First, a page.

11. “A River Merchant’s Wife: A Letter” by Ezra Pound

We know this letter does not speak to every situation, but it tells the story of a young wife whose husband never returns after leaving for a boat trip. Even though the widow grows older, she tells her lost husband that she will meet him “as far as Cho-fu-Sa.”

12. “The Cross of Snow” by Henry Wadsworth Longfellow

We aren’t sure who the speaker is mourning in “The Cross of Snow,” but we know that the speaker is reminded of the one he lost 18 years after her death. It’s hard to know what to say on a death anniversary. Grief does not have an expiration date. 

13. “Weeds and Peonies” by Donald Hall

The speaker in this poem lost his wife of many years. In the spring, when the peonies bloom, he cuts off a head and places it in a glass bowl, just as his wife had done.

» MORE: Commit to making a legal plan. Become a member now.

Death Anniversary Poems for a Child

The death of a child is always traumatizing because it is not the natural order of things. Here are some poems that speak about these especially-difficult deaths. 

14. “On My First Son” by Ben Jonson

Ben Jonson was a well-known poet for his time. But upon the death of his son, he felt that others would say “here doth lie Ben Jonson his best piece of poetry” when visiting the grave. 

15. “Dirge” by William Shakespeare

It is not clear whether or not the person described in this poem is a child or not, but it seems appropriate to read following a child’s death. It speaks of all the fears of life, and how, after death, there is nothing more to fear. 

16. "Stillbirth” by Laure-Anne Bosselaar

A woman stands on a train platform and hears someone yell the name of her stillborn child. She rushes to the train to look for the child, even though she knows that person never had a chance to be born. This heartbreaking poem may help someone who delivered a stillborn child. 

17. “Abiku” by Afaa Michael Weaver

This poem is dedicated to Michael S. Weaver Jr., 1971–1972. This poem is about the guilt a father feels after the death of a child. He reflects on the death of his child, 23 years after it happened, and remembers when he “went mad with grief.”

Death Anniversary Poems for a Friend

Are you missing a good friend? Perhaps it’s a friend from childhood or a good neighbor? Here are some poems about missing those people who make life worth living. 

18. “The Rites for Cousin Vit” by Gwendolyn Brooks

The speaker in this poem says that death “can’t hold” her cousin. Instead of envisioning her cousin in the casket, she thinks of her “too vital and too squeaking.”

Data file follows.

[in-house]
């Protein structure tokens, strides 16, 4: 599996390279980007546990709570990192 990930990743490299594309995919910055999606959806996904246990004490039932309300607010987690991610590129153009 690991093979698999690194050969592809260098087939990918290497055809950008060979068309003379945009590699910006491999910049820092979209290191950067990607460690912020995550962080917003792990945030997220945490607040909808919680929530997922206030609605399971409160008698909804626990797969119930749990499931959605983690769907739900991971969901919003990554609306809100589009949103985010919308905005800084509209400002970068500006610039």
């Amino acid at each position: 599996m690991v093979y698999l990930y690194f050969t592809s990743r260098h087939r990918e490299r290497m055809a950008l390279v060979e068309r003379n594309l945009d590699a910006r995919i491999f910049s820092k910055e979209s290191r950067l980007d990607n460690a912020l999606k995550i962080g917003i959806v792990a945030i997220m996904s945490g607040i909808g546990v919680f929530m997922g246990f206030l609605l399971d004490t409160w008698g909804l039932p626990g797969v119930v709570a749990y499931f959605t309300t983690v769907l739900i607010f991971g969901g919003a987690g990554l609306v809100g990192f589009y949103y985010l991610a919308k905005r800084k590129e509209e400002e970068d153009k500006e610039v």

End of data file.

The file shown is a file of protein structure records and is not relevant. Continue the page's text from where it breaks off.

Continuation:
19. “Never More Will the Wind” by Hilda Doolittle

This poem has the opposite theme of the previous piece. While the speaker in the last poem says that death cannot remove the vitality of her cousin, the speaker in this poem reflects how the deceased is gone from the world. It begins, “Never more will the wind cherish you again.”

20. “Mourning Chao” by Li Po

We love how death is described in Chinese poetry. Chao is described as wandering in the “islands of immortals. Floundering in emerald seas.”

21. “On the Death of Friends in Childhood” by Donald Justice

The speaker in this poem reflects upon childhood friends who died young. He surmises that when seeing them in heaven, they will not be bearded or bald. Even though this thought may sound like an unemotional response, he thinks back with happiness upon his childhood friends who played games “whose very names we have forgotten.”

» MORE: Planning a funeral? Get access to discounts in minutes.

What Poems Reminds You of Your Loved One?

Instead of reading poems about death, you may enjoy spending the death anniversary of your loved one reading poems that they enjoyed during life. Not everyone has a favorite poem or poet, but perhaps your loved one kept a book of verses on their nightstand and had marked favorite passages. 

What else did your loved one enjoy? You may also consider listening to music by a favorite band or watching a favorite movie of your loved one. Perhaps you can simply toast your loved one with their favorite type of beer. Share what you are doing to remember the deceased with others, so they can reflect on the life of the one you lost. 

Icons sourced from FlatIcon.